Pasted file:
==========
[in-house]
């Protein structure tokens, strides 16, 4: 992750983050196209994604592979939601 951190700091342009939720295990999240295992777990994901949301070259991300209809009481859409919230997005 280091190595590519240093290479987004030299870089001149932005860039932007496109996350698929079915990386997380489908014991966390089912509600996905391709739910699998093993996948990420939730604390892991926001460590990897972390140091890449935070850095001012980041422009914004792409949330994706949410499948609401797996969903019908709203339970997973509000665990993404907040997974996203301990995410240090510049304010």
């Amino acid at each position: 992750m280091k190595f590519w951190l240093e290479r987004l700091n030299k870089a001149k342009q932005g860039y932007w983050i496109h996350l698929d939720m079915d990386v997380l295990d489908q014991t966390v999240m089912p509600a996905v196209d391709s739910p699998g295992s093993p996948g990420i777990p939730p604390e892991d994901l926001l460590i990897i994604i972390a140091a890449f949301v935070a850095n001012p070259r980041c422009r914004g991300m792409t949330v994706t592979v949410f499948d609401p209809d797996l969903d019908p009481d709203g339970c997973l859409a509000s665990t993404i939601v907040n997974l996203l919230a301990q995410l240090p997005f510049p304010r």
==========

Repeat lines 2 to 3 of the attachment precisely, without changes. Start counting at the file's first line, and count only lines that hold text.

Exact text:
């Protein structure tokens, strides 16, 4: 992750983050196209994604592979939601 951190700091342009939720295990999240295992777990994901949301070259991300209809009481859409919230997005 280091190595590519240093290479987004030299870089001149932005860039932007496109996350698929079915990386997380489908014991966390089912509600996905391709739910699998093993996948990420939730604390892991926001460590990897972390140091890449935070850095001012980041422009914004792409949330994706949410499948609401797996969903019908709203339970997973509000665990993404907040997974996203301990995410240090510049304010």
């Amino acid at each position: 992750m280091k190595f590519w951190l240093e290479r987004l700091n030299k870089a001149k342009q932005g860039y932007w983050i496109h996350l698929d939720m079915d990386v997380l295990d489908q014991t966390v999240m089912p509600a996905v196209d391709s739910p699998g295992s093993p996948g990420i777990p939730p604390e892991d994901l926001l460590i990897i994604i972390a140091a890449f949301v935070a850095n001012p070259r980041c422009r914004g991300m792409t949330v994706t592979v949410f499948d609401p209809d797996l969903d019908p009481d709203g339970c997973l859409a509000s665990t993404i939601v907040n997974l996203l919230a301990q995410l240090p997005f510049p304010r």